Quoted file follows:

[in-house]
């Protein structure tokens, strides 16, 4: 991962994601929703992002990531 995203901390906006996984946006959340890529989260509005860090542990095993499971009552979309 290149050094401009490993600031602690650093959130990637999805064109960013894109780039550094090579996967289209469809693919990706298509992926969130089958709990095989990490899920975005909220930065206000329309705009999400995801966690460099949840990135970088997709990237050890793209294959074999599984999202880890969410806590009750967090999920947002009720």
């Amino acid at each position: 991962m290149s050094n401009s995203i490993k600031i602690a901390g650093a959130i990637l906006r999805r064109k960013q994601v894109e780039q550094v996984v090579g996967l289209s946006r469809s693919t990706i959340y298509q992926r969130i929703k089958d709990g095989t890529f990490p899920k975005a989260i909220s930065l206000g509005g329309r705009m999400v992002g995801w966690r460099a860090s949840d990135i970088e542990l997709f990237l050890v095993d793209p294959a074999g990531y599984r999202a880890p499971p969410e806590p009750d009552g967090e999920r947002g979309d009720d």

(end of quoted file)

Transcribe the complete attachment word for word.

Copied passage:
[in-house]
């Protein structure tokens, strides 16, 4: 991962994601929703992002990531 995203901390906006996984946006959340890529989260509005860090542990095993499971009552979309 290149050094401009490993600031602690650093959130990637999805064109960013894109780039550094090579996967289209469809693919990706298509992926969130089958709990095989990490899920975005909220930065206000329309705009999400995801966690460099949840990135970088997709990237050890793209294959074999599984999202880890969410806590009750967090999920947002009720």
């Amino acid at each position: 991962m290149s050094n401009s995203i490993k600031i602690a901390g650093a959130i990637l906006r999805r064109k960013q994601v894109e780039q550094v996984v090579g996967l289209s946006r469809s693919t990706i959340y298509q992926r969130i929703k089958d709990g095989t890529f990490p899920k975005a989260i909220s930065l206000g509005g329309r705009m999400v992002g995801w966690r460099a860090s949840d990135i970088e542990l997709f990237l050890v095993d793209p294959a074999g990531y599984r999202a880890p499971p969410e806590p009750d009552g967090e999920r947002g979309d009720d």